Lindsey McAdams took the stand Tuesday and said she had talked with her father one day for two hours about what was happening with their family. He was upset about his marriage ending.

"Did your father tell you that he would kill any man that he found in his residence?" Garcia asked her.

"Yes," she said, "that was the wordage."

The trial continues today.

Molly Moorhead can be reached at or on Twitter: mmoorheadtimes.

Trial begins in Pasco double homicide 06/14/11 [Last modified: Tuesday, June 14, 2011 8:39pm]
Photo reprints | Article reprints

© 2017 Tampa Bay Times


Join the discussion: Click to view comments, add yours

  1. No toll lanes north of downtown Tampa in three of four interstate proposals


    TAMPA — Express lanes may not be coming to downtown Tampa after all. Or at least not to the stretch of Interstate 275 that goes north through Bearss Avenue.

    Seminole Heights resident Kimberly Overman discusses the new interstate options with V.M. Ybor resident Chris Vela (left), Hillsborough County Commissioner Pat Kemp and HNTB consultant Chloe Coney during a Tampa Bay Express meeting Monday night at the Barrymore Hotel. [CAITLIN JOHNSTON  |  Times]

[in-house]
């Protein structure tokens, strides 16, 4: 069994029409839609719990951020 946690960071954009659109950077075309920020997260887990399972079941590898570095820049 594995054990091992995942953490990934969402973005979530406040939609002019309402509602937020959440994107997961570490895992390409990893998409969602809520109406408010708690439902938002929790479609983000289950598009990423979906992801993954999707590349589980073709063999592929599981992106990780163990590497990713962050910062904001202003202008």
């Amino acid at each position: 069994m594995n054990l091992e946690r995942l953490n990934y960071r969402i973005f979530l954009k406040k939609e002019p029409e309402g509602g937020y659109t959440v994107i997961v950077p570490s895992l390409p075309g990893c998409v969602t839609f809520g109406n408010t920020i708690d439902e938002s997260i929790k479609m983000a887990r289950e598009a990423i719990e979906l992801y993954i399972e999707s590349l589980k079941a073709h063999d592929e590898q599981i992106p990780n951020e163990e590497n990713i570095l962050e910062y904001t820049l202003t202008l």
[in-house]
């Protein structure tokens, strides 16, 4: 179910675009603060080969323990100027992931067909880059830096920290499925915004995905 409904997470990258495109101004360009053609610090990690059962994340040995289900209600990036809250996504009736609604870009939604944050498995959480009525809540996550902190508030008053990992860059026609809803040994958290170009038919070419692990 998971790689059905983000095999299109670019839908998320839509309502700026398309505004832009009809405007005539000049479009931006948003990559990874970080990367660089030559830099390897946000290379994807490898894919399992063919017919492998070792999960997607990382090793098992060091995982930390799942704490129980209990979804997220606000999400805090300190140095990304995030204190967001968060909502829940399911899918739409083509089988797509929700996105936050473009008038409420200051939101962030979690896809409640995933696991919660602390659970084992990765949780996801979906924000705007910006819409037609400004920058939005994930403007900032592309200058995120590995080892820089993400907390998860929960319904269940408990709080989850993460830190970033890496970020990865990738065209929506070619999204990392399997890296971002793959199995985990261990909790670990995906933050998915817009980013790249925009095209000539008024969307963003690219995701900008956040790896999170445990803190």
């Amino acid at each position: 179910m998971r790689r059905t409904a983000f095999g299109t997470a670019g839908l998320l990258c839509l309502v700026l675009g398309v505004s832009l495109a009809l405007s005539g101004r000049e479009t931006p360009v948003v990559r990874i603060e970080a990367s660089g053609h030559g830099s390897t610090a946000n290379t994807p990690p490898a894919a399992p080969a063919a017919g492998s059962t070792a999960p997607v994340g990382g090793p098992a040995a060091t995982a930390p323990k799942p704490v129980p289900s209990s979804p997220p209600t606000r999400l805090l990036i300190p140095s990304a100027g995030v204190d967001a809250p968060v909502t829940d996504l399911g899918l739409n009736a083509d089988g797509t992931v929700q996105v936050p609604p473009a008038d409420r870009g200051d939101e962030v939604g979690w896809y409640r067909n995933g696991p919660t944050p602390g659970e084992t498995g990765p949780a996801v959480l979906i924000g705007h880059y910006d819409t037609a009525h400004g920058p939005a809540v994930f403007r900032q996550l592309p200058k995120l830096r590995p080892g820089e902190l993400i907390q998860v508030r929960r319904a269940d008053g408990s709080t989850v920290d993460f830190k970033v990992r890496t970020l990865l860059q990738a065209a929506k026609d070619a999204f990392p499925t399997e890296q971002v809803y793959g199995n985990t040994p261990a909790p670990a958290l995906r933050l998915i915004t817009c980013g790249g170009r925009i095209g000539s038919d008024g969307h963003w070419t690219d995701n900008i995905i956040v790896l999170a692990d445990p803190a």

2. No lack of issues facing St. Petersburg's six council candidates


    ST. PETERSBURG — The six candidates for City Council gathered Monday evening in the very chamber to which they aspire to serve.

    St. Petersburg City Council candidates (from left)  Brandi Gabbard and Barclay Harless in District 2; Jerick Johnston and incumbent council member Darden Rice in District 4; and Justin Bean and Gina Driscoll of District 6. All six candidates appeared at Monday night's forum at City Hall sponsored by the League of Women Voters. [CHERIE DIEZ   |   Times]

  3. Iraq's Kurds vote on independence, raising regional fears


    IRBIL, Iraq — Iraqi Kurds voted Monday in a landmark referendum on supporting independence, a move billed by the Kurdish leadership as an exercise in self-determination but viewed as a hostile act by Iraq's central government. Neighboring Turkey even threatened a military response.

    People celebrate Monday after voting closed in a referendum on independence in Irbil, Iraq.
  4. North Korean diplomat says Trump has 'declared war'


    UNITED NATIONS — North Korea's top diplomat said Monday that President Donald Trump's weekend tweet was a "declaration of war" and North Korea has the right to retaliate by shooting down U.S. bombers, even in international airspace.

    North Korean Foreign Minister Ri Yong Ho, center, speaks outside the U.N. Plaza Hotel in New York on Monday.
  5. Pinellas grants St. Pete's request to add millions to pier budget

    Local Government

    Times Staff Writer

    The Pinellas County Commission has granted St. Petersburg Mayor Rick Kriseman's request to dedicate millions more toward the city's new pier.

    The St. Petersburg City Council on Thursday  voted 7-1 to appropriate $17.6 million for the over-water portion of the Pier District. This is a rendering of what the new Pier District could look like. [Courtesy of St. Petersburg]